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RE: to Bruce & Jerry

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  • dalval14@earthlink.net
    Thursday, February 07, 2002 Dear Bruce: and Jerry: What has emerged as Dzogchen recently does not seem to be mentioned by H P B that I can locate. The
    Message 1 of 1 , Feb 7, 2002
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      Thursday, February 07, 2002

      Dear Bruce: and Jerry:

      What has emerged as "Dzogchen" recently does not seem to be
      mentioned by H P B that I can locate. The "Mahayana" the great
      Path or Method is.

      If as H P B and the Masters of WISDOM, claim THEOSOPHY is
      primeval and eternal wisdom about everything, then I see no
      barriers to making correlations to any system. However I would
      suggest that THEOSOPHY is more likely to explain than be
      explained by any "system."

      I am not aware that any physical contorted posture adds much to
      the mental will and the internal determination of trying to know
      the TRUE. It may have something to do with the astral and pranic
      currents, but I do not find any specifics in Theosophy covering

      I would say if the determination,, attention, will and aspiration
      are firm and directed to the truly impersonal ALL, then any
      devotee will acquire some understanding in addition to the
      scattered fragments of information available through a study of
      the early theosophical literature.

      It seems to me the first effort is towards acquiring an actual
      knowledge of, and memory of what has been offered. Then follows
      individual attempts at correlation and "fitting" one statement to

      A more definite "picture" emerges if one gives patient and
      persistent time to this process. But, it can be said this
      applies as a method to learning anything. Each individual who
      chooses or elects to apply such a process makes for themselves an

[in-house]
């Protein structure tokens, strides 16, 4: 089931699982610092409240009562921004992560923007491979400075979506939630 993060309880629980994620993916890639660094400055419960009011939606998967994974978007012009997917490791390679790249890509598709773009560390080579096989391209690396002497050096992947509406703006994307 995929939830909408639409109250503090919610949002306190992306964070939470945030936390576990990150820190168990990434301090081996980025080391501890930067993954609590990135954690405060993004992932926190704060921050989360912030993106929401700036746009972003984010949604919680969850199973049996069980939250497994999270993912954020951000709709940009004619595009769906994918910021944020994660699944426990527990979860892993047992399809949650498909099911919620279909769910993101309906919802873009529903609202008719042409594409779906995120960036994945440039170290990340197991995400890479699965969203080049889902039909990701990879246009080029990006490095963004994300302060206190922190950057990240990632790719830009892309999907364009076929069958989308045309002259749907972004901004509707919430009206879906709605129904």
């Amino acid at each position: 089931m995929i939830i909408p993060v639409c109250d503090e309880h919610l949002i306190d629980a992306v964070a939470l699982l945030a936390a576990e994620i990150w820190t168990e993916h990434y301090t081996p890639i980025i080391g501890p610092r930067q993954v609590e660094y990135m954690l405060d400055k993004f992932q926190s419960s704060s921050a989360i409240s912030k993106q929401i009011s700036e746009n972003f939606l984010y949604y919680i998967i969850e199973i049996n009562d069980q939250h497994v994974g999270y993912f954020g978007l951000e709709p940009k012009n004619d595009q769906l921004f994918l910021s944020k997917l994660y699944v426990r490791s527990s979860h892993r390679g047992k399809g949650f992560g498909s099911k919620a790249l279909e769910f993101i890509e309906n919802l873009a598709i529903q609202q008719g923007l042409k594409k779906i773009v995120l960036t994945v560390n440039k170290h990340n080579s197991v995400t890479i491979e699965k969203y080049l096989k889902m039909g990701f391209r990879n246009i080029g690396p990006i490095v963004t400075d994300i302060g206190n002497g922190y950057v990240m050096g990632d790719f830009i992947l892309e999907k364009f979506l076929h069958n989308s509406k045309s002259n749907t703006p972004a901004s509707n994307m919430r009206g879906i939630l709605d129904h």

ever growing fund of understanding in depth and breadth.

      Is this not so?

      Best wishes,


      -----Original Message-----
      From: Bruce F. MacDonald]
      Sent: Wednesday, February 06, 2002 2:38 PM
      To: T
      Subject: Re: Re to Bruce

      At 10:55 PM 2/4/02 +0800, you wrote:
      >I have never been able to sit in lotus or half-lotus, or med at
      >times, etc. Regimentation has always been hard for me. So, I
      took to
      >Dzogchen like a duck to water. A very long time ago, James Long
      told me
      >that the Western constitution is different from the Eastern
      >and that Eastern yoga would never find a home in the West. Later
      I found
      >that Jung had said the same thing. Anyway, my own experience
      suggests the
      >truth of this, and so Dzogchen would seem to be a more
      acceptable practice
      >in the West than formal Zen-like sitting sessions. Theosophy has
      >techniques per se, so Theosophically one should use whatever
      works best.
      >The goal is to break through manas and raise consciousness to
      >and it really doesn't matter how one does that (ie techniques
      have to vary
      >to fit the person).

      Bruce: Agreed. I also can't sit cross legged, even though I
      grew up in
      India and even as a child couldn't manage it -- I think my bones
      designed right for that. However, sitting in a chair or on a
      hill or lying
      down work just as well in my experience. I too like the
      informality and
      the freedom from specific doctrines and practices of Theosophy,
      although I have gone a long way in meditation already, I do find
      some of
      the ideas of Dzogchen helpful in pushing just that little bit
      beyond manas to atma/buddhi.

      Blavatsky seems to have taken at least one major
      teaching of
      Dzogchen (whether from Bon or Buddhism, I don't know, both teach
      it) and
      that is the idea that matter and spirit are two sides of the same
      thing and
      that both are maya. Hinayana for example, teaches that
      matter/samsara is
      unreal/relative/maya while spirit/nirvana is real/absolute, and
      thus never
      gets out of this dualism, while Dzogchen is totally
      non-dualistic. I see a
      lot of Theosophists on this list and on theos-world advocating
      the Hinayana
      position. I have been trying to show that a Mahayana position,
      and even a
      Dzogchen position are also possible within the Theosophical
      umbrella. To do
      this, I have to make the assumption that Blavatsky knew more than
      she wrote
      about, and that some of her more profound teachings are in the
      form of
      hints and short statements that she deliberately intermixed
      within her

      Bruce: But also, just to add to what you have said, it seems to
      me that
      Dzogchen (like HPB) is also saying that although matter and
      spirit are both
      Maya, when seen from the perspective of the enlightened "base"
      (as one book
      puts it) they are also beyond Maya because they are an expression
      of the
      Base. So they are Maya when seen from the perspective of the
      mind which
      functions from the view of Maya, but they (both samsara and
      nirvana) are
      both beyond Maya when seen from the perspective of enlightenment.
      you or Ian or both can comment on that.

      Peace, Bruce

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